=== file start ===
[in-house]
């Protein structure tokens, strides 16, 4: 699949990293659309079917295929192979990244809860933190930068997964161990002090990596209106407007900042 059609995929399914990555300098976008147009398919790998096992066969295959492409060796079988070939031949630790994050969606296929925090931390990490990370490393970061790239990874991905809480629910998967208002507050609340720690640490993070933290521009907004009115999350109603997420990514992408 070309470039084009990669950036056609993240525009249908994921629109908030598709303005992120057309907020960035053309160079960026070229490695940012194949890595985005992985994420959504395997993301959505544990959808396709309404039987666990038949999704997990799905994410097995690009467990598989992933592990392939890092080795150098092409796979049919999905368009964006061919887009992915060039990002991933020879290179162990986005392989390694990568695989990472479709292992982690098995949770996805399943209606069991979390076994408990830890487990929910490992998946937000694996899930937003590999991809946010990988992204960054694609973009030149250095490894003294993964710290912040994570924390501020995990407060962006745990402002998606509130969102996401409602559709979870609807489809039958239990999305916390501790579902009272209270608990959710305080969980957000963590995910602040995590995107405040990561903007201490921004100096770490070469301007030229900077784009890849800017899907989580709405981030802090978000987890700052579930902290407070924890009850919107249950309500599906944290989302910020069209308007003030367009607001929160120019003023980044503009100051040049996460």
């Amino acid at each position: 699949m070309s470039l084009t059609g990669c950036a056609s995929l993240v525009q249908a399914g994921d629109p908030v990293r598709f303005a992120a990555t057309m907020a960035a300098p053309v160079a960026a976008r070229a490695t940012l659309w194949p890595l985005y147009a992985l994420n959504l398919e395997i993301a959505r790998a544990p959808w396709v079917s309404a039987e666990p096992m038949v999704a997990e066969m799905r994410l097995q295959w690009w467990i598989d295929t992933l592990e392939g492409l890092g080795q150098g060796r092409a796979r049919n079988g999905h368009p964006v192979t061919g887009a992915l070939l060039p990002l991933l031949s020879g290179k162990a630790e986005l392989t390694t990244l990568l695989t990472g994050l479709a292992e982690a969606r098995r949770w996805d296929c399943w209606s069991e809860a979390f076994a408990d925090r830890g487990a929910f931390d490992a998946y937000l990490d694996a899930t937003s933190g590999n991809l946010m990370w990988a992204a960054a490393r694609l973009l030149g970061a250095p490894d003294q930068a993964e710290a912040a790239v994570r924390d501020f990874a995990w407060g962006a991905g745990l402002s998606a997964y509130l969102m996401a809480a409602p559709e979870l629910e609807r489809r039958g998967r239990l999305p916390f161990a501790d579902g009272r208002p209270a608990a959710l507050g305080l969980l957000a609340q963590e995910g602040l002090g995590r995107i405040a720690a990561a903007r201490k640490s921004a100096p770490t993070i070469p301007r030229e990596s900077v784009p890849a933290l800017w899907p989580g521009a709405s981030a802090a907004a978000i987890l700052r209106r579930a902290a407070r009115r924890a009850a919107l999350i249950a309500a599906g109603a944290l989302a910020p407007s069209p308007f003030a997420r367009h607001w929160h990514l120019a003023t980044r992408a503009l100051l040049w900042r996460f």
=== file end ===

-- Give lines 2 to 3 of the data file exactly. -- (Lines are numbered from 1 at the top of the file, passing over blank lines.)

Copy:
């Protein structure tokens, strides 16, 4: 699949990293659309079917295929192979990244809860933190930068997964161990002090990596209106407007900042 059609995929399914990555300098976008147009398919790998096992066969295959492409060796079988070939031949630790994050969606296929925090931390990490990370490393970061790239990874991905809480629910998967208002507050609340720690640490993070933290521009907004009115999350109603997420990514992408 070309470039084009990669950036056609993240525009249908994921629109908030598709303005992120057309907020960035053309160079960026070229490695940012194949890595985005992985994420959504395997993301959505544990959808396709309404039987666990038949999704997990799905994410097995690009467990598989992933592990392939890092080795150098092409796979049919999905368009964006061919887009992915060039990002991933020879290179162990986005392989390694990568695989990472479709292992982690098995949770996805399943209606069991979390076994408990830890487990929910490992998946937000694996899930937003590999991809946010990988992204960054694609973009030149250095490894003294993964710290912040994570924390501020995990407060962006745990402002998606509130969102996401409602559709979870609807489809039958239990999305916390501790579902009272209270608990959710305080969980957000963590995910602040995590995107405040990561903007201490921004100096770490070469301007030229900077784009890849800017899907989580709405981030802090978000987890700052579930902290407070924890009850919107249950309500599906944290989302910020069209308007003030367009607001929160120019003023980044503009100051040049996460």
């Amino acid at each position: 699949m070309s470039l084009t059609g990669c950036a056609s995929l993240v525009q249908a399914g994921d629109p908030v990293r598709f303005a992120a990555t057309m907020a960035a300098p053309v160079a960026a976008r070229a490695t940012l659309w194949p890595l985005y147009a992985l994420n959504l398919e395997i993301a959505r790998a544990p959808w396709v079917s309404a039987e666990p096992m038949v999704a997990e066969m799905r994410l097995q295959w690009w467990i598989d295929t992933l592990e392939g492409l890092g080795q150098g060796r092409a796979r049919n079988g999905h368009p964006v192979t061919g887009a992915l070939l060039p990002l991933l031949s020879g290179k162990a630790e986005l392989t390694t990244l990568l695989t990472g994050l479709a292992e982690a969606r098995r949770w996805d296929c399943w209606s069991e809860a979390f076994a408990d925090r830890g487990a929910f931390d490992a998946y937000l990490d694996a899930t937003s933190g590999n991809l946010m990370w990988a992204a960054a490393r694609l973009l030149g970061a250095p490894d003294q930068a993964e710290a912040a790239v994570r924390d501020f990874a995990w407060g962006a991905g745990l402002s998606a997964y509130l969102m996401a809480a409602p559709e979870l629910e609807r489809r039958g998967r239990l999305p916390f161990a501790d579902g009272r208002p209270a608990a959710l507050g305080l969980l957000a609340q963590e995910g602040l002090g995590r995107i405040a720690a990561a903007r201490k640490s921004a100096p770490t993070i070469p301007r030229e990596s900077v784009p890849a933290l800017w899907p989580g521009a709405s981030a802090a907004a978000i987890l700052r209106r579930a902290a407070r009115r924890a009850a919107l999350i249950a309500a599906g109603a944290l989302a910020p407007s069209p308007f003030a997420r367009h607001w929160h990514l120019a003023t980044r992408a503009l100051l040049w900042r996460f």